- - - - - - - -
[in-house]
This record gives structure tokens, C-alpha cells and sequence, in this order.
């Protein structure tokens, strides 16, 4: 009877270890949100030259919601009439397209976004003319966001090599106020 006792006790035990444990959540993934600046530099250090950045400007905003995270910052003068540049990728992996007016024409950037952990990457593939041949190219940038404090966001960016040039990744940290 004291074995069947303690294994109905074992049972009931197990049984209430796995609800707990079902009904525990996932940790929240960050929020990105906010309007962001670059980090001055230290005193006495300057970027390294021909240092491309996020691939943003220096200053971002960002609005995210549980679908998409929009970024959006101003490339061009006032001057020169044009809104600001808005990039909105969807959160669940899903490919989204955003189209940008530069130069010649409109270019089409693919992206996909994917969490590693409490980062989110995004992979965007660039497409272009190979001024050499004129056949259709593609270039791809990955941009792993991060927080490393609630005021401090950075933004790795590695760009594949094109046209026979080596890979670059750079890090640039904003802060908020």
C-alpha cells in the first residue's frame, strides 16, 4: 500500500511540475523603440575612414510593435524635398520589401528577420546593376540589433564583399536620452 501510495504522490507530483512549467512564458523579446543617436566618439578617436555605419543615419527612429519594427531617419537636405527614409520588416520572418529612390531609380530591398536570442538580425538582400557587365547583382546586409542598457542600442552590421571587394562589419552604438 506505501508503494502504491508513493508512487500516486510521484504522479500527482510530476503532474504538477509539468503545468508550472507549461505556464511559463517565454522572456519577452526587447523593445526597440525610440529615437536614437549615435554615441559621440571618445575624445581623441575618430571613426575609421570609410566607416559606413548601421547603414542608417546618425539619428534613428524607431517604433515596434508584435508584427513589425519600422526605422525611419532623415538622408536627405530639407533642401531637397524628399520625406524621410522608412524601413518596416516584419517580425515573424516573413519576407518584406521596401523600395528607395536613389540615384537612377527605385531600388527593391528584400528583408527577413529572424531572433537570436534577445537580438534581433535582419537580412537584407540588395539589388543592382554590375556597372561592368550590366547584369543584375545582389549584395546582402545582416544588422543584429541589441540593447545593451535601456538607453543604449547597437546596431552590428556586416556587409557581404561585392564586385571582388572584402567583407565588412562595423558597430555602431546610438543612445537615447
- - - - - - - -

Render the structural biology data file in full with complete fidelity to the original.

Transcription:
[in-house]
This record gives structure tokens, C-alpha cells and sequence, in this order.
């Protein structure tokens, strides 16, 4: 009877270890949100030259919601009439397209976004003319966001090599106020 006792006790035990444990959540993934600046530099250090950045400007905003995270910052003068540049990728992996007016024409950037952990990457593939041949190219940038404090966001960016040039990744940290 004291074995069947303690294994109905074992049972009931197990049984209430796995609800707990079902009904525990996932940790929240960050929020990105906010309007962001670059980090001055230290005193006495300057970027390294021909240092491309996020691939943003220096200053971002960002609005995210549980679908998409929009970024959006101003490339061009006032001057020169044009809104600001808005990039909105969807959160669940899903490919989204955003189209940008530069130069010649409109270019089409693919992206996909994917969490590693409490980062989110995004992979965007660039497409272009190979001024050499004129056949259709593609270039791809990955941009792993991060927080490393609630005021401090950075933004790795590695760009594949094109046209026979080596890979670059750079890090640039904003802060908020």
C-alpha cells in the first residue's frame, strides 16, 4: 500500500511540475523603440575612414510593435524635398520589401528577420546593376540589433564583399536620452 501510495504522490507530483512549467512564458523579446543617436566618439578617436555605419543615419527612429519594427531617419537636405527614409520588416520572418529612390531609380530591398536570442538580425538582400557587365547583382546586409542598457542600442552590421571587394562589419552604438 506505501508503494502504491508513493508512487500516486510521484504522479500527482510530476503532474504538477509539468503545468508550472507549461505556464511559463517565454522572456519577452526587447523593445526597440525610440529615437536614437549615435554615441559621440571618445575624445581623441575618430571613426575609421570609410566607416559606413548601421547603414542608417546618425539619428534613428524607431517604433515596434508584435508584427513589425519600422526605422525611419532623415538622408536627405530639407533642401531637397524628399520625406524621410522608412524601413518596416516584419517580425515573424516573413519576407518584406521596401523600395528607395536613389540615384537612377527605385531600388527593391528584400528583408527577413529572424531572433537570436534577445537580438534581433535582419537580412537584407540588395539589388543592382554590375556597372561592368550590366547584369543584375545582389549584395546582402545582416544588422543584429541589441540593447545593451535601456538607453543604449547597437546596431552590428556586416556587409557581404561585392564586385571582388572584402567583407565588412562595423558597430555602431546610438543612445537615447